Dividend Kings In Focus: Stanley Black & Decker - Sure Dividend

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Dividend Kings In Focus: Stanley Black & Decker

Updated on October 7th, 2022 by Nikolaos Sismanis

Companies with long track records of dividend growth are among our favorite stocks. This is because long dividend growth streaks demonstrate a company’s ability to increase its distributions through a recession.

Investors’ income needs don’t disappear during recessions, so they have to be as confident as possible that their investments will continue to pay and raise dividends.

Companies with more than 50 years of dividend growth have managed to navigate multiple recessions and still increase their payments.

Achieving at least five decades of dividend growth is no small accomplishment. Only 45 stocks in the entire market have earned the right to call themselves a Dividend King.

You can see all 45 Dividend Kings here.

You can also download an Excel spreadsheet with the full list of Dividend Kings (plus important metrics such as price-to-earnings ratios and dividend yields) by clicking on the link below:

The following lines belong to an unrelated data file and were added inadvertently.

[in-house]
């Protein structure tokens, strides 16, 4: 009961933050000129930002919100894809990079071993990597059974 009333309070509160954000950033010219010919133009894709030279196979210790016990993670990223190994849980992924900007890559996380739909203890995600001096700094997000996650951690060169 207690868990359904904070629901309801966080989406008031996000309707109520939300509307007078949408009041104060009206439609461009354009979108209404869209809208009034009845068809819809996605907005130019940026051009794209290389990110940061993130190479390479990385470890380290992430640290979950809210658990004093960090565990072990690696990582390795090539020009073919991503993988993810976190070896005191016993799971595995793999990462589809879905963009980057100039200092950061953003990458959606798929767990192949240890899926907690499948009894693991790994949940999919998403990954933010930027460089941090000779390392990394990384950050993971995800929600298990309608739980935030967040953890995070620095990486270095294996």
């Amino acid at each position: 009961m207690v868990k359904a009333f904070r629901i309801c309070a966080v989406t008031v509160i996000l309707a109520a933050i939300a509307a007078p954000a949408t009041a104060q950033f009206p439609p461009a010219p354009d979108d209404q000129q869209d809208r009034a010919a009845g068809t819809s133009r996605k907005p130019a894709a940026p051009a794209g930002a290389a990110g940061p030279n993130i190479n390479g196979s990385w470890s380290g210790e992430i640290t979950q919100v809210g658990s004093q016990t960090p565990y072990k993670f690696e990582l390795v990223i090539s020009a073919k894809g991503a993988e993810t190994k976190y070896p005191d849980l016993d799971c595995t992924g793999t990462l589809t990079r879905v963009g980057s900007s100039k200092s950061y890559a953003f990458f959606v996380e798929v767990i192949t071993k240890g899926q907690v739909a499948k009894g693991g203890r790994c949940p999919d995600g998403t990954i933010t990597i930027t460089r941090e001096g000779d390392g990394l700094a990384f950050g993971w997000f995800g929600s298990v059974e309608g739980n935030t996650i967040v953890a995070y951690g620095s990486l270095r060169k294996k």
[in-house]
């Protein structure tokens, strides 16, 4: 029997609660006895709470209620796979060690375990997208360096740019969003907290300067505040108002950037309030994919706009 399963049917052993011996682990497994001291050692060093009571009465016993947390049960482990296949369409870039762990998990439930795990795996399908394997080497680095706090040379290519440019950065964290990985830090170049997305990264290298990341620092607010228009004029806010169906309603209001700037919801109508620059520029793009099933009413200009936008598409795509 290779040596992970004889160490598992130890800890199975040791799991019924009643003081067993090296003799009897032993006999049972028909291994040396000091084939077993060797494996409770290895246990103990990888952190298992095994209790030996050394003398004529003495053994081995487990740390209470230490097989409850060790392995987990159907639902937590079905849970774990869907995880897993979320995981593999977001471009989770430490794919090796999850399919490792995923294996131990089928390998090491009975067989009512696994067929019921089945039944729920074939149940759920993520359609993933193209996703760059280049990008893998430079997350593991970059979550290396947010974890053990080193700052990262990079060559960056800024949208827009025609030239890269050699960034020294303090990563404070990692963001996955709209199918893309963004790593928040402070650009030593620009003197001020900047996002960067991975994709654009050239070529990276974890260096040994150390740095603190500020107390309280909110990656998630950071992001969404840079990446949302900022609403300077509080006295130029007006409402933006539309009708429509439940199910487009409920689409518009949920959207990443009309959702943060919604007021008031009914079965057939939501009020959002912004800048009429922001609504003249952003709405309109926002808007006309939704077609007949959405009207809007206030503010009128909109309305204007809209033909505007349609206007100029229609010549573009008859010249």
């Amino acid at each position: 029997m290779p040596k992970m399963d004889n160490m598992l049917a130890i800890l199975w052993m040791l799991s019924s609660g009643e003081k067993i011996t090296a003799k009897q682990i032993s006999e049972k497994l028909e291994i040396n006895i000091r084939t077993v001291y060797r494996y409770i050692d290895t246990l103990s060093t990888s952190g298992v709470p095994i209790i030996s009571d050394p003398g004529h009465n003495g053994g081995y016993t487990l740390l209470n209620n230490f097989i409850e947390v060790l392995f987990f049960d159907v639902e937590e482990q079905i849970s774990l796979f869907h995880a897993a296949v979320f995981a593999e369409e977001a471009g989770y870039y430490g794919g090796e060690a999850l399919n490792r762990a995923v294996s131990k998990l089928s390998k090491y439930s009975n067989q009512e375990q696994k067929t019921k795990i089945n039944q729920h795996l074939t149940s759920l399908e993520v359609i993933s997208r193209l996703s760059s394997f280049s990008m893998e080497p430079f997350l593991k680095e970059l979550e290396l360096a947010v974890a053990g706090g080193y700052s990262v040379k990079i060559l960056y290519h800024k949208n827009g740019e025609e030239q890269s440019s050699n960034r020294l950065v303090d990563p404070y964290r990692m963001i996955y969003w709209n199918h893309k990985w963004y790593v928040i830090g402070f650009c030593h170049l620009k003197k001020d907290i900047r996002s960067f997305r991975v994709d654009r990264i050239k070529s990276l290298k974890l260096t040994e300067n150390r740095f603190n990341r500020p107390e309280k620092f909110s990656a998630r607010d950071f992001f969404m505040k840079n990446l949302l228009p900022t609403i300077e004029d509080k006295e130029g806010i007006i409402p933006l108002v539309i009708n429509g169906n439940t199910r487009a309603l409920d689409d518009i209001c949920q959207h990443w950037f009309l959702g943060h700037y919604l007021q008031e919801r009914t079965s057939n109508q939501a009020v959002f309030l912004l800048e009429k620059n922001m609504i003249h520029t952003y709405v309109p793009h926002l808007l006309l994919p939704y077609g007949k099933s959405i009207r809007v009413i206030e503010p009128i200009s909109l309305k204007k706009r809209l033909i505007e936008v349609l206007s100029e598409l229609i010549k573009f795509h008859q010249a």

This milestone is impressive for any company, but even more so for those that are extremely sensitive to the conditions of the economy.

One of our favorite cyclical Dividend Kings is Stanley Black & Decker (SWK).

This article will examine the company’s business, prospects for growth, and future returns in an effort to determine if now is the right time to purchase this Dividend King.

Business Overview

Stanley Black & Decker is a global leader in the area of power tools, hand tools, and related products. The company maintains the top position in tools and storage sales worldwide.

Stanley Black & Decker has the number two position in commercial electronic security and engineered fastening. The current company was created when Stanley Works and Black & Decker merged in 2010.

Stanley Black & Decker generated revenue of $15.6 billion last year. The company is composed of three segments: tools & storage, industrial, and security.